$pkg-config --libs gtk+-3.0 This command will be used as a gfortran compilation option to use the GTK library we just installed. In other words, if it doesn’t work, it’s not worth going any further. Normally, you should get a list of libraries belonging to GTK as represented in the figure bellow. For the moment, gfortran and gtk can only be called from MSYS2, which Windows cannot access to launch the programs we have just installed. Indeed, the command pkg-config --libs gtk+-3.0 does not work in the Windows command prompt with the consequence that Code::Block will not be able to connect GTK to gfortran 😬. To solve this problem it is necessary to add the C:\msys64\mingw64\bin directory to the PATH variable of the operating system. This directory contains various executables we would like Windows to use. To do this, type PATH in the Windows search tool. The proposal Modify system environment variables should be made to you. Click on it. In the new window click on Environmental variables... In the lower window of the page that has just opened, double-click on the line called Path. In the new window, click on New and copy the path C:\msys64\mingw64\bin. Confirm the change made. Close your old command window if it is still open and open a new one. In order to verify that gfortran can be called, simply write gfortran in the command window. If everything is working normally, you should receive a message from gfortran informing you that it does not have a file to process. This means that Windows can now call gfortran, which will allow us to compile Fortran code. To ensure that GTK3 could be used in the fortran program, type pkg-config --libs gtk+-3.0 in the command prompt. You should then get the same list of libraries on the screen as when you entered this command in mingw64.exe. This is what I get: # 4 Running a Code::Blocks Fortran project without a GUI Now that the various pieces of the puzzle are at our disposal, let’s start by telling CodeBlocks where to find gfortran when a Fortran code needs to be compiled. To do this, you have to go to Settings -> Compile.... Choose GNU Fortran Compiler as compiler in the window that just opened. In the Toolchain executables tab, enter the names of the executables as shown in the following drawing: In order to check that the compiler is well configured, I invite you to create a new fortran project by selecting File -> New -> Project... then Fortran application. Enter the name of the project, its location and check on the next page that the compiler used is GNU Fortran Compiler. The compilation and execution (shortcut F9) of the code should be done without difficulty and you should see a sumptuous Hello world!. # 5 Running a Code::Blocks Fortran project with a GUI (no gtk-fortran dll) Now that Code::Blocks works well with a simple fortran code, it is possible to make it more complex and integrate a GTK overlay. Rather than writing everything ourselves, it is better to start from a code that has already been written but that will not be compiled without problems (otherwise it would not be fun 😈). I advise you to download the test_say_hello_1_zip directory at the following address (downloads are at the bottom of the page): [11]. Unzip the directory and open the file test_say_hello_1.cbp with Code::Blocks. For your information, this directory already contains a number of source files from the gtk-fortran library necessary to make communicate the Fortran language with the previously installed GTK package. This means that the only gtk-fortran source you will use in this exemple are the Fortran files in this project that will be compiled when you will compile the whole project. You will see in the next section how to “install” gtk-fortran on your local computer so that gtk-fortran compiled files will be located outside of the project scope into a so-called dll. When compiling this code, you should get a large number of errors. This is what I get: It seems that all the errors obtained are related to GTK. In fact, the compiler does not find some of the gtk-fortran functions and it is therefore necessary to modify the project’s compilation options. To modify only the compilation options of the current project and not all projects, go to Project -> Build options.... In the left tree structure, select the parent say_hello (as opposed to the child say_hello). Changing the compilation options of the parent say_hello will change the compilation options of all children (here only say_hello child but by default when opening a new project with Code::Blocks you should have Debug and Release childs). In the Linker Settings tab, we notice that the author of the code has already filled in the compilation option pkg-config --libs gtk+-2.0, meaning that he wants to use GTK2 to create the graphical interface. The symbols  around pkg-config --libs gtk+-2.0 are obtained with the combination AltGr+7. These are therefore not quotation marks and are mandatory. However, we have never installed GTK2 but only GTK3. Therefore, the GTK2 functions that the program calls do not exist on your computer. So replace pkg-config --libs gtk+-2.0 by pkg-config --libs gtk+-3.0. We know that the compiler will be able to process it correctly because it was recognized in the Windows command prompt. The initial problem with the code was simply that it was developed with GTK2. From then on, the program can be compiled and executed. The rendering, in accordance with what is expected, is as follows: Victory ! 👍 # 6 Running a Code::Blocks Fortran project with a GUI (using a gtk-fortran dll) In the previous example, the gtk-fortran files are included in the Code::Blocks project. This is not the best way to do it because the compilation time of these files can be excessively long. If I integrate all the gtk-fortran files into my project, the compilation time exceeds one hour. It’s too much. It is then recommended to use a dll containing all the gtk-fortran files compiled in the form of a library accessible from any Fortran program. The advantage is that the library does not need to be recompiled for each new project. ## 6.1 Download and compilation of gtk-fortran First of all, it is necessary to download the source files of gtk-fortran. Indeed, there is no compiled version for Windows and it is up to us to do it (thanks to the author’s indications [4]). First of all, the uncompiled gtk-fortran source code must be downloaded and extracted using MSYS2: $ wget https://github.com/vmagnin/gtk-fortran/archive/gtk3.tar.gz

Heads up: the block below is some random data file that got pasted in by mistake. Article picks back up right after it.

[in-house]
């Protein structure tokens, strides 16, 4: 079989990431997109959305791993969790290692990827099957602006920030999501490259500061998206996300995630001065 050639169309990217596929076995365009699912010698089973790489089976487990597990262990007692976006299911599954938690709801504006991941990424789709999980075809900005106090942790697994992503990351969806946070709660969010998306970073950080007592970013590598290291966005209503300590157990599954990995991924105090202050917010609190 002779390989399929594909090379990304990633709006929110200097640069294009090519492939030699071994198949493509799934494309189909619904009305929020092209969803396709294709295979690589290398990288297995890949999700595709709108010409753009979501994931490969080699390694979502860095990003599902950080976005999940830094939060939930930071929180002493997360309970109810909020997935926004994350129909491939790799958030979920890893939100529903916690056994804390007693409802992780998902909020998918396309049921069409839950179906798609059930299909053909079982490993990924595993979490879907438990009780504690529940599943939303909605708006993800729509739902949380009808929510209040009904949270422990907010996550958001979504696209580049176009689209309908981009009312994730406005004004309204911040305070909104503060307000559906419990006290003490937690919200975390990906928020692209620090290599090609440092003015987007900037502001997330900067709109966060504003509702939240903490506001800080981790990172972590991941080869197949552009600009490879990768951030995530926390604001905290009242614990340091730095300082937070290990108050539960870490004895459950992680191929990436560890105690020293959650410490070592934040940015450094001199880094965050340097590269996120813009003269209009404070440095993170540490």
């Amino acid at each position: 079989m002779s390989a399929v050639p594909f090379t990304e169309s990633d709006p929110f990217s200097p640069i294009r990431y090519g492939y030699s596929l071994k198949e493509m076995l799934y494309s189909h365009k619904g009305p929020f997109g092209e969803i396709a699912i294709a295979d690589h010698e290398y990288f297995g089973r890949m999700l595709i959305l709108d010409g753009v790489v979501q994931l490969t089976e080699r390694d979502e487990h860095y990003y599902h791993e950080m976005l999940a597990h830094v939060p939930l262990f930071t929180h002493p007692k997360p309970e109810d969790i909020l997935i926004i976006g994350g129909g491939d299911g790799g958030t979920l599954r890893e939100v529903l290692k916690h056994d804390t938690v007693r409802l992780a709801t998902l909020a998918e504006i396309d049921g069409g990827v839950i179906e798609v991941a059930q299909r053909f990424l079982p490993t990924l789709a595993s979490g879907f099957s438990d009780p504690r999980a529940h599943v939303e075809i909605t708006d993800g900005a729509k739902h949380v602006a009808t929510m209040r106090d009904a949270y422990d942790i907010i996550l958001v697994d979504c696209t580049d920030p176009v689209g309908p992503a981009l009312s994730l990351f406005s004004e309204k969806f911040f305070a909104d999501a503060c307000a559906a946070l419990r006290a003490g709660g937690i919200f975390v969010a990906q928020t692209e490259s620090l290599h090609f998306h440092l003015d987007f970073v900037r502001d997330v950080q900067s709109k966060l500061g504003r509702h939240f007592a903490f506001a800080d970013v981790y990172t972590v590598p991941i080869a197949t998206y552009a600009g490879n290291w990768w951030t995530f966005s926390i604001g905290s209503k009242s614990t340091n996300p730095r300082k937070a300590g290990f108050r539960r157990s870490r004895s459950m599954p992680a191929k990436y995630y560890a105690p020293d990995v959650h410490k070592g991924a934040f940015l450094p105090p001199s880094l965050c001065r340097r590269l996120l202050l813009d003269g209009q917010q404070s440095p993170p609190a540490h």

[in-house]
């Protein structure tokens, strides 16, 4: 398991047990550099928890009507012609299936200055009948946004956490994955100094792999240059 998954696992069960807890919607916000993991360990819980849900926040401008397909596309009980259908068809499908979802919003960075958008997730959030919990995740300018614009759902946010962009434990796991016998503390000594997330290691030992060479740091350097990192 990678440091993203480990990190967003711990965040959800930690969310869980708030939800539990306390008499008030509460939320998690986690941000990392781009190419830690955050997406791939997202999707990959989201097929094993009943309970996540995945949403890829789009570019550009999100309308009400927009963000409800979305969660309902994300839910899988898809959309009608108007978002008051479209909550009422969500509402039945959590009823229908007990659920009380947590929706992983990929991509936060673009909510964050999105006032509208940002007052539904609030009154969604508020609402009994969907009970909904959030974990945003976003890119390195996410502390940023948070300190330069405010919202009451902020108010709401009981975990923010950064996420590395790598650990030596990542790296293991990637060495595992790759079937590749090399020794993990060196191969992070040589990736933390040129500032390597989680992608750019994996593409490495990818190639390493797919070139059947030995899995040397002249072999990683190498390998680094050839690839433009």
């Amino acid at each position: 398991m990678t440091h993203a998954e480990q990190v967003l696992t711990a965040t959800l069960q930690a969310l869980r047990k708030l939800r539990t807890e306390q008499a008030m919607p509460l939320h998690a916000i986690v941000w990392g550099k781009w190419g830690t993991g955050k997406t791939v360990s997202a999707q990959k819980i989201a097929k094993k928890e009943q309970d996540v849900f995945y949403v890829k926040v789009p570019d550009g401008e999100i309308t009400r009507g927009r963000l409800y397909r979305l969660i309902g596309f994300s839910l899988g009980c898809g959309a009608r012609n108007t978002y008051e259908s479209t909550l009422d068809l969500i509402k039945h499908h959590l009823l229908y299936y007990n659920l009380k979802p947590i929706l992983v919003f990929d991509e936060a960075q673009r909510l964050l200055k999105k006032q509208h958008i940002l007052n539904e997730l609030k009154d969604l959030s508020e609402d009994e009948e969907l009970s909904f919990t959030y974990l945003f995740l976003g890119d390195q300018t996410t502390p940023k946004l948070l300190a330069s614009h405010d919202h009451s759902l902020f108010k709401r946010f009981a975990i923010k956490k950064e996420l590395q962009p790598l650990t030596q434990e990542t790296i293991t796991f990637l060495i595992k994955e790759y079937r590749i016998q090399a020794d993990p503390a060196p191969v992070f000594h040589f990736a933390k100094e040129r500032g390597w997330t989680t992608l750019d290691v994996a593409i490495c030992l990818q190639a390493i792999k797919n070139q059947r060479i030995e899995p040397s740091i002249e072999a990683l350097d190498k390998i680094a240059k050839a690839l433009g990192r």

$tar -xvzf gtk3.tar.gz The unzipped folder should be located in the directory C:/msys64/home/Yourname/ and named gtk-fortran-gtk3. To make the sudo command available type in mingw64.exe [12]: $ curl -s https://raw.githubusercontent.com/imachug/win-sudo/master/install.sh | sh

Then, type the four following lines:

$mkdir build && cd build$ cmake -G "MSYS Makefiles" -D EXCLUDE_PLPLOT=Y ..
$make$ sudo make install

Thegtk-fortran-gtk3/build/ folder should now be filled with several different files. We are interested in files located in the build/src folder:

• the files libgtk-3-fortran.dll.a and libgtk-3-fortran.dll. The first file will be specified in Code::Blocks as the entry to the gtk-fortran functions compiled in the second file (it will become clearer soon when exploring the linker settings in Code::Blocks).
• the *.mod files in folder module` which will be mandatory for the program compilation.

# 7 Conclusion

In summary, the MSYS2 program allows to perform most of the work of collecting the different subprograms necessary to execute a GUI written in fortran (gfortran, GTK3 and gtk-fortran). It is quite straight-forward to add the compilation options in Code::Blocks (once you know which they are) so that any Fortran code can use the gtk-fortran and GTK3 libraries.

# Sources

[1] “The GTK Project.” https://www.gtk.org/.

[2] “What is the relation between GTK, GTK+ and GTK2?” Stack Overflow. https://stackoverflow.com/questions/5830731/what-is-the-relation-between-gtk-gtk-and-gtk2.

[3] “Project rename to "GTK".” https://mail.gnome.org/archives/gtk-devel-list/2019-February/msg00000.html.

[4] “Gtk-fortran.” Mar-2019.

[6] “Code::Blocks.” http://www.codeblocks.org/.

[7] “OPEN bug in gFortran 5.1.0.” https://sourceforge.net/p/mingw-w64/bugs/487/.

[8] “MSYS2 homepage.” http://www.msys2.org/.

[9] “Installation toolchain.” http://www.math.ucla.edu/~wotaoyin/windows_coding.html.

[10] “Binaires GTK+.” http://www.tarnyko.net/dl/gtk.htm.

[11] “Test_say_hello_1,” CBFortran. http://cbfortran.sourceforge.net/gtk-fortran/, Nov-2014.

[12] Ivanq, “Add ‘sudo‘ command to Git Bash. Contribute to imachug/win-sudo development by creating an account on GitHub.” Mar-2019.